Musharraf Must Grab Last Chance of Glory
By Jo Johnson: August 15 2007: Financial Times
Divide and rule is the oldest move in the general's play-book. President Pervez Musharraf is now close to co-opting Benazir Bhutto into a power-sharing arrangement that would artificially prolong his political life. This is a sad reflection on the opportunism of Pakistan's biggest political party.
The "deal", brokered by the US but yet to be finalised, is premised on the cynical and misplaced assumption that Pakistanis, ruled by the military for more than half their history, have lost hope of real democracy and will settle for a sham so long as it comes with a modicum of administrative competence.
At their meeting in Abu Dhabi on July 27, Ms Bhutto and Mr Musharraf set out their positions. Mr Musharraf wants the Pakistan People's party to ease, or at least not obstruct, his re-election as a president in uniform. In return, Ms Bhutto expects him to provide (yet another) pledge that he will step out of uniform at some point in the future, and drop corruption charges that stop her returning to Pakistan. She also wants Mr Musharraf to amend a law barring her from a third term as prime minister and to promise not to rig the parliamentary elections – or at least not to rig them against the PPP.
Only Ms Bhutto can judge whether such a compromise would betray the memory of her father, Zulfikar Ali Bhutto, the former prime minister executed in 1979 by Mohammed Zia ul-Haq, an earlier general propped up by Washington. There is little doubt, however, that she has violated the Charter of Democracy – the programme that she and Nawaz Sharif, her political rival, signed in May 2006 in order to "save the motherland from the clutches of military dictatorship". As Mr Sharif – who was ousted in Mr Musharraf's October 1999 coup – points out, both leaders promised not to "solicit the support of the military to come into power".
A stage-managed transition to a qualified form of democracy may suit Washington. But it will fall far short of popular expectations in a country now itching to send the army back to the barracks. Calls from Condoleezza Rice, US secretary of state, and President George W. Bush for free and fair elections are disingenuous. "They can't really mean that because it would mean an unpredictable outcome and that could lead to chaos," says Stephen P. Cohen, a senior fellow at the Brookings Institution. "They want a brokered deal. That's the priority. They're not looking at the long-term political situation in Pakistan. The only thing that matters for the US is Afghanistan."
In the wake of the siege of the Red Mosque, Mr Musharraf's relations with the religious parties that once served as vital intermediaries with the Taliban in the tribal areas have collapsed.
The hope is that Ms Bhutto's grass-roots organisation will reach areas the army cannot: together Ms Bhutto and Mr Musharraf will form Pakistan's best opening pair in a war pitting "moderates against extremists", as Mr Musharraf puts it. Once back in power, the Harvard-educated Ms Bhutto will also help the US to market the military regime internationally as a progressive and democratic Islamic ally, a natural partner in the promotion of democracy in the Muslim world.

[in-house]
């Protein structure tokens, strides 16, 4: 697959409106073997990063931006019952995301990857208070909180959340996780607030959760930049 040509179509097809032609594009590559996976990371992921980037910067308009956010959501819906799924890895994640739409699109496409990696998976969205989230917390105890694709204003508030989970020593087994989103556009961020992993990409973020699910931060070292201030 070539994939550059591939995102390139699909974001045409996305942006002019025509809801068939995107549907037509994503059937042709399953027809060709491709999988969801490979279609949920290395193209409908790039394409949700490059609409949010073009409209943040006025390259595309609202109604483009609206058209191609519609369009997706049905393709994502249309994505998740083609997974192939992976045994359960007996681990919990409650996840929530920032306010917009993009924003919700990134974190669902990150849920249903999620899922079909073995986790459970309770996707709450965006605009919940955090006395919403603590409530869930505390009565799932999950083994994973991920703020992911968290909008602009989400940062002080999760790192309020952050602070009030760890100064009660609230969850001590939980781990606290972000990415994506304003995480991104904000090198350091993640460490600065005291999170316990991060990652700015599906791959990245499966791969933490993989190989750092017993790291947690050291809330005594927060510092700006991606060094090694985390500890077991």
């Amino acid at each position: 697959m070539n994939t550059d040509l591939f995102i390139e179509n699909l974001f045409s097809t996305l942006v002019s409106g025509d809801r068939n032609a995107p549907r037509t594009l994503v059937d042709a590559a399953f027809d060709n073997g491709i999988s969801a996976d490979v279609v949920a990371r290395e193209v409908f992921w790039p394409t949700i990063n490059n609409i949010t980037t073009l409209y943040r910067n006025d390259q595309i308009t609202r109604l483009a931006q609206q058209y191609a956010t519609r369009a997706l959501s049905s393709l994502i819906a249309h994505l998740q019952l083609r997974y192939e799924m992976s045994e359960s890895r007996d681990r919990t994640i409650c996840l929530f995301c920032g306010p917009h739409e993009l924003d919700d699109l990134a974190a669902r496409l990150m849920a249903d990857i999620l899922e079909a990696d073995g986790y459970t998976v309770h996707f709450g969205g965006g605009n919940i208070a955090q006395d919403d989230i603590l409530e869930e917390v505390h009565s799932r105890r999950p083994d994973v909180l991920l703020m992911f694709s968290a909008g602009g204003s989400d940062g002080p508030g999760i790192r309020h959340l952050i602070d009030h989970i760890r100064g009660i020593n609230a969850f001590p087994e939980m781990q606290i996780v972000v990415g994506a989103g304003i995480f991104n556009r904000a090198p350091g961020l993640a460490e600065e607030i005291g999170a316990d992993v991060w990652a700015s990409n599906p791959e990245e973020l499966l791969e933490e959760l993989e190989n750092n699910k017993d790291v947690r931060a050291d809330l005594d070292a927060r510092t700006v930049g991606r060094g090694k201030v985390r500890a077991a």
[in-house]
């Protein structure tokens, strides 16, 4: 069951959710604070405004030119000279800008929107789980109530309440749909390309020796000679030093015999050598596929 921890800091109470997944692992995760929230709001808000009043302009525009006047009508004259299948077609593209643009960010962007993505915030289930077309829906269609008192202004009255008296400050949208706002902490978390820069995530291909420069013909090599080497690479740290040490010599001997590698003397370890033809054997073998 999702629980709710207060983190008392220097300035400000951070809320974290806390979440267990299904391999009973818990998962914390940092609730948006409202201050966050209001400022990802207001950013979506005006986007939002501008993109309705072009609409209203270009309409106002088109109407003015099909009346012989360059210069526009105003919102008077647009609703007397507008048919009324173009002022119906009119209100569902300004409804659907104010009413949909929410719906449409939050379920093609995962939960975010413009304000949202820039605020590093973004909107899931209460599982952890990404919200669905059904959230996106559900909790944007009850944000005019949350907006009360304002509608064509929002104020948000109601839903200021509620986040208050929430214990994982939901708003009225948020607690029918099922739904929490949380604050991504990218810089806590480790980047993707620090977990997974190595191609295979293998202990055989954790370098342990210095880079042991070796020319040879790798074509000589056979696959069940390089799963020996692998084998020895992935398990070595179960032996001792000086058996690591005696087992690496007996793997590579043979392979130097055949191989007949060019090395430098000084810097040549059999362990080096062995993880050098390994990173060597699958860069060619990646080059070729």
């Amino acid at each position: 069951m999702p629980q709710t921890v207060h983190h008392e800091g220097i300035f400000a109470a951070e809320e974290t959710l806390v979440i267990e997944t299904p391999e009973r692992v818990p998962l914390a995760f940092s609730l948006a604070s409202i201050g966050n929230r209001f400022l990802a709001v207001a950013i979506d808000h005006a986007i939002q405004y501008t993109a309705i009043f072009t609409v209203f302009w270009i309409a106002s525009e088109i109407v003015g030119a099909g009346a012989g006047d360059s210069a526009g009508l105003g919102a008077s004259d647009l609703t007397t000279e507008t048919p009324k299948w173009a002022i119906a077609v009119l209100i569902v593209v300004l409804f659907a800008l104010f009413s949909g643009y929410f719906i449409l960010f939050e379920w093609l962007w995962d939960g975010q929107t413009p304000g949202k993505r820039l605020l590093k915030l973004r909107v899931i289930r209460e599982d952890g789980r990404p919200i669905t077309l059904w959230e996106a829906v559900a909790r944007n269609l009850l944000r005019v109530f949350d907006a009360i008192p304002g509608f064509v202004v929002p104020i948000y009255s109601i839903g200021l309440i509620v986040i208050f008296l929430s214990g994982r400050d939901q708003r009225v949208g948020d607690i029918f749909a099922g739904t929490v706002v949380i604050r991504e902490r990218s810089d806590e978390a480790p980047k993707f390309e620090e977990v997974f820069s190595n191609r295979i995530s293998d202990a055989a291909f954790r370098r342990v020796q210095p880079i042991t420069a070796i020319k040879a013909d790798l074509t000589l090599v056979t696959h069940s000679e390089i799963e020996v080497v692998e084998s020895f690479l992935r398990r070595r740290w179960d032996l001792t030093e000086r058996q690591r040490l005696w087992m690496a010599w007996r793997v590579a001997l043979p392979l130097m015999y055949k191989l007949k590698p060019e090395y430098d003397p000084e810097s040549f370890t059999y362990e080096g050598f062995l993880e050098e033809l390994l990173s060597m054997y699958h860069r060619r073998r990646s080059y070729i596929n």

The risk is that a deal damages Ms Bhutto more than it buttresses Mr Musharraf. While the PPP is unlikely to split, given its thirst for power, it could lose popular support by association with Mr Musharraf. His approval rating fell from 54 per cent in February to 34 per cent in June, according to last week's poll from the International Republican Institute in Washington. The liberal elite is none too impressed. After fighting to reinstate chief justice Iftikhar Chaudhary, many lawyers, for example, object to a pact that undermines the rule of law by making the prosecution of legal cases a subject of political horse-trading.
There is also dangerous ambivalence in the army. While the generals appreciate that Ms Bhutto is the best hope for a steady flow of US arms and money, they fear her unpredictability and dislike the corruption associated with her first two terms in office. They also worry that she may avenge her father's hanging, the assassination of her brothers and her several stints in jail. Some would prefer a deal with Mr Sharif. Either way, there is no chance that any civilian leader who comes to power by invitation from the army will be able to wrest control of the country's rogue intelligence community, nuclear programme or jihadi assets in Kashmir and Afghanistan.
The irony is that Mr Musharraf still has a slim chance of going out in a blaze of glory, as the man who moved Pakistan furthest towards peace with India and oversaw one of the fastest periods of economic growth, however flawed, in the country's 60-year history. To cement this legacy, he now needs to abandon all the back-room deal-making, withdraw from the presidential election and allow all exiled political leaders home in time for the parliamentary polls. He then needs to work with these leaders to reimpose civilian control over the army on a sustainable basis.
Unless he seizes this chance, Pakistan will remain trapped between autocracy, democracy and theocracy for years to come. The spread of extremism in today's political vacuum is a threat not just to Pakistan but to the world far beyond its borders. While the US would prefer a measured withdrawal of the military from political life, the moment for equivocation has passed. Another round of divide and rule will be fatal. If the US wants to play a positive role in Pakistani politics, it should urge Mr Musharraf to restore democracy before it's too late.